As blockades continue on train tracks near Belleville, ON., VIA Rail service between Montreal-Toronto and Toronto-Ottawa, which are among the country’s busiest routes, in both directions, remain cancelled.

VIA Rail says all departures on these routes are cancelled until Thursday end of the day.

Protestors have been camped out on the rail crossing since late last week, resulting in both passenger and commercial trains being unable to travel along the routes in Tyendinaga Township, which is near Tyendinaga Mohawk Territory.

The blockade in Tyendinaga Township is one of two that have recently popped up throughout the country in solidarity with Wet’suwet’en Nation hereditary chiefs, who are protesting the 670-kilometre Coastal GasLink pipeline project in northern British Columbia.

At this time, another blockade is set up near New Hazelton, BC, which has also halted service between Prince Rupert and Prince George in both directions.

On Tuesday, CN Rail said it will be forced to shut down significant parts of its Canadian network imminently unless the blockades on its rail lines are removed.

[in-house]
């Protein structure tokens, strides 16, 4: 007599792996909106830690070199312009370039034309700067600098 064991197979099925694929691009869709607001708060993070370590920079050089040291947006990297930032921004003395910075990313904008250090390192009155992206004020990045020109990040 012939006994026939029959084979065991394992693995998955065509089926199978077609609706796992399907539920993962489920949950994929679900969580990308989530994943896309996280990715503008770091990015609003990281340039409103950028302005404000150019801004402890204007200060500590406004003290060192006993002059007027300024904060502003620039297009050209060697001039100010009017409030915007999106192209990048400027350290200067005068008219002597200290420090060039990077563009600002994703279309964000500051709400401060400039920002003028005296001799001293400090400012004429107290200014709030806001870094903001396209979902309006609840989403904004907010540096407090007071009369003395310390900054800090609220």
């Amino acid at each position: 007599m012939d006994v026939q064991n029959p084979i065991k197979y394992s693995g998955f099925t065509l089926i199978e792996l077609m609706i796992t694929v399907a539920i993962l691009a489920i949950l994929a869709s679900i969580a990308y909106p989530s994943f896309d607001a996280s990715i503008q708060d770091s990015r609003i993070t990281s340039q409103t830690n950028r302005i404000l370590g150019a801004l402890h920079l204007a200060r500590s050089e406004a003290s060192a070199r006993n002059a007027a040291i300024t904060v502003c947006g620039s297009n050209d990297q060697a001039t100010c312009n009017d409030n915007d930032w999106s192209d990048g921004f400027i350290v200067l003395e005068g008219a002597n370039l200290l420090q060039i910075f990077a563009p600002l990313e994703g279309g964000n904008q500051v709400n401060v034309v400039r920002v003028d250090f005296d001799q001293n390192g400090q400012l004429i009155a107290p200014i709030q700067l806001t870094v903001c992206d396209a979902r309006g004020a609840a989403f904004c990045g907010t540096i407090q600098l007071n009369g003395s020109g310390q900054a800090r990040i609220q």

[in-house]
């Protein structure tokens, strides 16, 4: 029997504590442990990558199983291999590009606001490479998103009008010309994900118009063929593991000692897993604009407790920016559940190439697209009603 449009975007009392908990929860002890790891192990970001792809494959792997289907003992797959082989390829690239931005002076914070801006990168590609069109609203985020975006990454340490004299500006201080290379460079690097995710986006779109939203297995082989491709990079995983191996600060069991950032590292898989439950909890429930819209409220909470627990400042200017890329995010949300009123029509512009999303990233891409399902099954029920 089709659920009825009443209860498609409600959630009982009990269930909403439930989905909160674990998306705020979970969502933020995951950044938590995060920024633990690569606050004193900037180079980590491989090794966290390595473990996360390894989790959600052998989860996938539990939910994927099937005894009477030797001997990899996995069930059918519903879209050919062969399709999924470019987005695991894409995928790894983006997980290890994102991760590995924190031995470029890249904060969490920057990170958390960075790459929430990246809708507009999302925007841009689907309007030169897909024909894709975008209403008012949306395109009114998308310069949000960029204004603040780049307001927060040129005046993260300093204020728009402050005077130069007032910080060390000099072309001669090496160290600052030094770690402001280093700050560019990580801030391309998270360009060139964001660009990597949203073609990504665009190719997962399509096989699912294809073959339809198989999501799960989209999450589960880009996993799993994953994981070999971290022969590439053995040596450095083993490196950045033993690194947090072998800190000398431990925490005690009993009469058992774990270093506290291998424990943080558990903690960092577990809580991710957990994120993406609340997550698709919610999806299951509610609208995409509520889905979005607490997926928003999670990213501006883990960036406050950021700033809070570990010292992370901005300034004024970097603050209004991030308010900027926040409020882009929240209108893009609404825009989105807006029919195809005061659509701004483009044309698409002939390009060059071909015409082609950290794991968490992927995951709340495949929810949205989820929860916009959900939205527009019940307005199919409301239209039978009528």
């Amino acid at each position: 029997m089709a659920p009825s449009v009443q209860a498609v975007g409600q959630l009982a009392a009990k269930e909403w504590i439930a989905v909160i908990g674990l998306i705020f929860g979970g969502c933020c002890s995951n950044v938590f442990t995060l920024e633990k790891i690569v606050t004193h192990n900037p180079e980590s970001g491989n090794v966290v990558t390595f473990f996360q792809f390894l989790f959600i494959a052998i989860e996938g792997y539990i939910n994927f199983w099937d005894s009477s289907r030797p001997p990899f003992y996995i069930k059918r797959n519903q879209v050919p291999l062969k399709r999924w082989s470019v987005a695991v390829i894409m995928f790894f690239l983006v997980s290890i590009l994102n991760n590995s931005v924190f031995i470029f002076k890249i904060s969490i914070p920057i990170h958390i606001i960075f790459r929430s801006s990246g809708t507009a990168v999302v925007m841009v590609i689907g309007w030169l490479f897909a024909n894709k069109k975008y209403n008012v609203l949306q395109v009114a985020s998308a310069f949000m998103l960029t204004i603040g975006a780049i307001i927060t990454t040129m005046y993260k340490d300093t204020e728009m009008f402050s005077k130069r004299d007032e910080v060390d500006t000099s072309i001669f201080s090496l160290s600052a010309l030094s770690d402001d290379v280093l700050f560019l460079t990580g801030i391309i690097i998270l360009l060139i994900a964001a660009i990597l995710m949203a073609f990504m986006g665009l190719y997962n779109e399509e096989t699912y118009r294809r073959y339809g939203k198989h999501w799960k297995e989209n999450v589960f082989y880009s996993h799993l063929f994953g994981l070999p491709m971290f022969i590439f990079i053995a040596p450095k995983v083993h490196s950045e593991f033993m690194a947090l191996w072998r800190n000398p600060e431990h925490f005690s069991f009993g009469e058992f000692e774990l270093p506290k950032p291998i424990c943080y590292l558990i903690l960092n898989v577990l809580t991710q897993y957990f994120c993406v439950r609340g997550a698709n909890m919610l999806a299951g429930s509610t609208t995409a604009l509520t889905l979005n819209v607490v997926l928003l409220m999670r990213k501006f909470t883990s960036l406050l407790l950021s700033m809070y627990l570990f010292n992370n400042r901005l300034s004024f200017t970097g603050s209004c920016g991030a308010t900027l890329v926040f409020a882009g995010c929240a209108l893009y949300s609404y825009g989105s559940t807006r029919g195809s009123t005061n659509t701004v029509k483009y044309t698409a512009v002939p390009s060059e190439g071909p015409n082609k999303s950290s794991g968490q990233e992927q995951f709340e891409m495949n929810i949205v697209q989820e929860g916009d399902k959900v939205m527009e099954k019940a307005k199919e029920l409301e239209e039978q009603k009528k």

CN Rail said the blockades throughout the country are "impacting all Canadians’ ability to move goods and enable trade," as there is currently no movement from any freight or passenger trains. As a result, "hundreds of trains have been cancelled since the blockades began five days ago."

Moreover, CN Rail says the impact is also being felt beyond Canada’s borders and is harming the country’s reputation as a stable and viable supply chain partner.

“It’s not just passenger trains that are impacted by these blockades, it’s all Canadian supply-chains,” said JJ Ruest, president and chief executive officer at CN.

“We are currently parking trains across our network, but due to limited available space for such, CN will have no choice but to temporarily discontinue service in key corridors unless the blockades come to an end."

Ruest said CN Rail has received court injunctions for both locations and the company is now working with local enforcement agencies to enforce the orders.

"We have also engaged with customers, industry associations as well as officials in Ottawa and across Canada to explain to them the consequences and material impact that shutting down the railroad will have on their constituents,” concluded Ruest.